In treatment of a 12-year-old boy Chinese doctors used a 3-D printer and special software to create an exact replica of vertebra More

Featured Videos

Your JavaScript is turned off or you have an old version of Adobe's Flash Player. Get the latest Flash player.
Chinese Doctors Use 3-D Spinal Implanti
X
August 27, 2014 4:53 PM
A Chinese boy suffering from a debilitating bone disease has become the first patient with a part of his spine created in a three-dimensional printer. Doctors say he will soon regain normal mobility. VOA’s George Putic reports.
Video

Video Chinese Doctors Use 3-D Spinal Implant

A Chinese boy suffering from a debilitating bone disease has become the first patient with a part of his spine created in a three-dimensional printer. Doctors say he will soon regain normal mobility. VOA’s George Putic reports.
Video

Video Uneasy Calm Settles Over Israel, Gaza Strip

Israel and the Gaza Strip have been calm since a cease-fire set in Tuesday evening, ending seven weeks of hostilities. Hamas, which controls Gaza, declared victory. Israelis were more wart. VOA’s Scott Bobb reports from Jerusalem.
Video

Video India’s Leprosy Battle Stymied by Continuing Stigma

Medical advancements in the treatment of leprosy have greatly diminished its impact around the world, largely eliminating the disease from most countries. India made great strides in combating leprosy, but still accounts for a majority of the world’s new cases each year, and the number of newly infected Indians is rising - more than 130,000 recorded last year. Doctors there say the problem has more to do with society than science. VOA News reports from Kolkata.
Video

Video Northern California Quake: No Way to Know When Next One Will Hit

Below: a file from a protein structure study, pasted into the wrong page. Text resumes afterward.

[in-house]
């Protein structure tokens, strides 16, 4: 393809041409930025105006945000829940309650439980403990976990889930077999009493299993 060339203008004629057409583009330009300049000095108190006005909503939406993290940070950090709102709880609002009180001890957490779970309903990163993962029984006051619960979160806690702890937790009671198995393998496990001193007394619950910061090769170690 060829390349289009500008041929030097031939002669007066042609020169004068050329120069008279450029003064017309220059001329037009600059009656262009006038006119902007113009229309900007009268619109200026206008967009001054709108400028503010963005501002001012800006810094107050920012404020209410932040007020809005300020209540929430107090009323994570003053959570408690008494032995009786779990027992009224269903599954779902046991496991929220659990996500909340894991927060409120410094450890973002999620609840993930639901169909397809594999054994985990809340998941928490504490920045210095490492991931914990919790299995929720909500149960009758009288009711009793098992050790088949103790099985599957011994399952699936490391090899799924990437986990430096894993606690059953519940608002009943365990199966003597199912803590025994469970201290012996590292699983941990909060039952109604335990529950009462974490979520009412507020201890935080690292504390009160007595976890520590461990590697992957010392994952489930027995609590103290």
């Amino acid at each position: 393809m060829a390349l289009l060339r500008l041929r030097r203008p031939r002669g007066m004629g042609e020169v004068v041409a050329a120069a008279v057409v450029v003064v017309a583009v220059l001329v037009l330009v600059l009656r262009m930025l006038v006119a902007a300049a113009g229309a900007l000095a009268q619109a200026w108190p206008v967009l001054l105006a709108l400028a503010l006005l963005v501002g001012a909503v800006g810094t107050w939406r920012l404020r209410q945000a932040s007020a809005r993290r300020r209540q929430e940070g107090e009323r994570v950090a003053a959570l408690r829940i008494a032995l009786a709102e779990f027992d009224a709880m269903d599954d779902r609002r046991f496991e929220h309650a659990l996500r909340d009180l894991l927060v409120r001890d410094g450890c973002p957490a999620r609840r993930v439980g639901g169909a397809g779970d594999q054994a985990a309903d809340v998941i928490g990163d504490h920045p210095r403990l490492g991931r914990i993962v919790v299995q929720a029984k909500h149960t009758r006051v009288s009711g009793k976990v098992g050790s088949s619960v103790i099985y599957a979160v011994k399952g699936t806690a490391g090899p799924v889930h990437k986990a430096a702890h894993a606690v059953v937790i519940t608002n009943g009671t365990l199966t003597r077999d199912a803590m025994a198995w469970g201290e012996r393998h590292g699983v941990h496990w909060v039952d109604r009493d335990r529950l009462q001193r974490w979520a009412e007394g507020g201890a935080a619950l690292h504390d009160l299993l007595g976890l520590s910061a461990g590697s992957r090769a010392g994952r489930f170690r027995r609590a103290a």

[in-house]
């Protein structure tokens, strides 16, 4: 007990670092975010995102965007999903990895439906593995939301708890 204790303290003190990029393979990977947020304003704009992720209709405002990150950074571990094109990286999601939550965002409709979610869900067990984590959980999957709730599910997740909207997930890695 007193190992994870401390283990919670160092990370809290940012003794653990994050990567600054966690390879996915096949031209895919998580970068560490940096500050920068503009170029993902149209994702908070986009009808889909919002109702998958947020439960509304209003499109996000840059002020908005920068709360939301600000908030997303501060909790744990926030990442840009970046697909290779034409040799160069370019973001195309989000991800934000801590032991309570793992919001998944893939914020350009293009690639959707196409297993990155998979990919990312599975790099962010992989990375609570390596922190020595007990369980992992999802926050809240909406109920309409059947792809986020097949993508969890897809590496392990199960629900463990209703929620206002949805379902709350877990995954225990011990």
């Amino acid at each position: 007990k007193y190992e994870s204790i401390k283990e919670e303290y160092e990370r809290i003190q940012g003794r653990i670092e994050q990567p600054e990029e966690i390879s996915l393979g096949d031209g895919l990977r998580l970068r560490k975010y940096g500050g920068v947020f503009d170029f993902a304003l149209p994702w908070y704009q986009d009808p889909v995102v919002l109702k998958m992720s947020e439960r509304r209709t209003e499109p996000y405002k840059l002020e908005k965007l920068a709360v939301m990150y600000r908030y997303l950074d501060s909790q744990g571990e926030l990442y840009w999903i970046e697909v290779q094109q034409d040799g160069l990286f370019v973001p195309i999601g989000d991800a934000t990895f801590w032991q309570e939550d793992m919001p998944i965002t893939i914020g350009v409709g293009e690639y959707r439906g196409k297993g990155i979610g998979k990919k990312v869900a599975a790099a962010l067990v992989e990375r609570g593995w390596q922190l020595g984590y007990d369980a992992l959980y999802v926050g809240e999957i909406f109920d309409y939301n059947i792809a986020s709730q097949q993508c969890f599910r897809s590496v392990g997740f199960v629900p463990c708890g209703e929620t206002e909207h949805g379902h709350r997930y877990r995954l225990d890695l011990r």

A magnitude 6.0 earthquake rocked northern California’s Napa Valley on Sunday. Roads twisted and water mains burst. It was the wine country’s most severe quake in 15 years, and while hospitals treated many people, no one was killed. Arash Arabasadi has more from Washington on what the future may hold for those residents living on a fault line.
Video

Video Scientists Unlock Mystery of Bird Flocks

How can flocks of birds, schools of fish or herds of antelope suddenly change direction -- all the individuals adjusting their movement in concert, at seemingly the same time? British researchers now have some insights into this behavior, which has puzzled scientists for a long time. VOA's George Putic has more.
Video

Video Ukraine: Captured Troops Proof of Russian Role in Separatist Fight

Ukrainian officials say they have captured Russian soldiers on Ukrainian territory -- the latest accusation of Moscow's involvement in the conflict in eastern Ukraine. VOA's Gabe Joselow reports from the Ukrainian side of the battle, where soldiers are convinced of Russia's role.
Video

Video Rubber May Soon Come From Dandelions

Synthetic rubber has been around for more than a century, but quality tires for cars, trucks and aircraft still need up to 40 percent or more natural rubber content. As the source of natural rubber, the rubber tree, is prone to disease and can be affected by bad weather. So scientists are looking for replacements. And as VOA’s George Putic reports, they may have found one in a ubiquitous weed.
Video

Video Jewish Life in Argentina Reflected in Yiddish Tango

Jewish people from across Europe and Russia have been immigrating to Argentina for hundreds of years. They brought with them dance music that were eventually mixed with Argentine tango. The result is Yiddish tango -- a fusion of melodies and cultural experiences that is still evolving today. Elizabeth Lee reports from the Skirball Cultural Center in Los Angeles, where one band is bringing Yiddish tango to an American audience.

AppleAndroid